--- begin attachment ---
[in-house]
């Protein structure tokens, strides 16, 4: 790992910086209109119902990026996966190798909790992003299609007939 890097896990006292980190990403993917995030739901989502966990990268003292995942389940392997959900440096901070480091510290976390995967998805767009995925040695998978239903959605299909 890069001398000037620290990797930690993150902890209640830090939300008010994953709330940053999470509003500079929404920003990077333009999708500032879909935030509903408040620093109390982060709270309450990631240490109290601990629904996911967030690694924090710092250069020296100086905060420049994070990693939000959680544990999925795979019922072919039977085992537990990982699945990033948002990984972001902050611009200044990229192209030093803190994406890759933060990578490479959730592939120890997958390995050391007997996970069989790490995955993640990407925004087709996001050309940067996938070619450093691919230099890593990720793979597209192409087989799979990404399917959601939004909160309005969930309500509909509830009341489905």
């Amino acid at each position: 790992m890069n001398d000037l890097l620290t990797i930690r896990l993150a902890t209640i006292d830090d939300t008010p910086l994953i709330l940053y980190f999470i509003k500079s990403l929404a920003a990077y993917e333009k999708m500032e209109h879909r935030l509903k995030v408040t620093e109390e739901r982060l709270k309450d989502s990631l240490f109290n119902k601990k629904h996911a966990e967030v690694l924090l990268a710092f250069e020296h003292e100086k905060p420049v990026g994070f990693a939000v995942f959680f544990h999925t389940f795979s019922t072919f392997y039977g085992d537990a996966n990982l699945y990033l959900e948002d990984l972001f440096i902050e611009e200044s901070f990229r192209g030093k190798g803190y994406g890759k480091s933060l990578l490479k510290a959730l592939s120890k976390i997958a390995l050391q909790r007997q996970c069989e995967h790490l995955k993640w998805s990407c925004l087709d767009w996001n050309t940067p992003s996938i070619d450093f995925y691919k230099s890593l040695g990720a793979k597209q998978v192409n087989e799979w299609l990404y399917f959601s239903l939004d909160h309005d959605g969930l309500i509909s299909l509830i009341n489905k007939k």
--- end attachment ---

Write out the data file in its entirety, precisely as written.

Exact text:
[in-house]
């Protein structure tokens, strides 16, 4: 790992910086209109119902990026996966190798909790992003299609007939 890097896990006292980190990403993917995030739901989502966990990268003292995942389940392997959900440096901070480091510290976390995967998805767009995925040695998978239903959605299909 890069001398000037620290990797930690993150902890209640830090939300008010994953709330940053999470509003500079929404920003990077333009999708500032879909935030509903408040620093109390982060709270309450990631240490109290601990629904996911967030690694924090710092250069020296100086905060420049994070990693939000959680544990999925795979019922072919039977085992537990990982699945990033948002990984972001902050611009200044990229192209030093803190994406890759933060990578490479959730592939120890997958390995050391007997996970069989790490995955993640990407925004087709996001050309940067996938070619450093691919230099890593990720793979597209192409087989799979990404399917959601939004909160309005969930309500509909509830009341489905």
């Amino acid at each position: 790992m890069n001398d000037l890097l620290t990797i930690r896990l993150a902890t209640i006292d830090d939300t008010p910086l994953i709330l940053y980190f999470i509003k500079s990403l929404a920003a990077y993917e333009k999708m500032e209109h879909r935030l509903k995030v408040t620093e109390e739901r982060l709270k309450d989502s990631l240490f109290n119902k601990k629904h996911a966990e967030v690694l924090l990268a710092f250069e020296h003292e100086k905060p420049v990026g994070f990693a939000v995942f959680f544990h999925t389940f795979s019922t072919f392997y039977g085992d537990a996966n990982l699945y990033l959900e948002d990984l972001f440096i902050e611009e200044s901070f990229r192209g030093k190798g803190y994406g890759k480091s933060l990578l490479k510290a959730l592939s120890k976390i997958a390995l050391q909790r007997q996970c069989e995967h790490l995955k993640w998805s990407c925004l087709d767009w996001n050309t940067p992003s996938i070619d450093f995925y691919k230099s890593l040695g990720a793979k597209q998978v192409n087989e799979w299609l990404y399917f959601s239903l939004d909160h309005d959605g969930l309500i509909s299909l509830i009341n489905k007939k």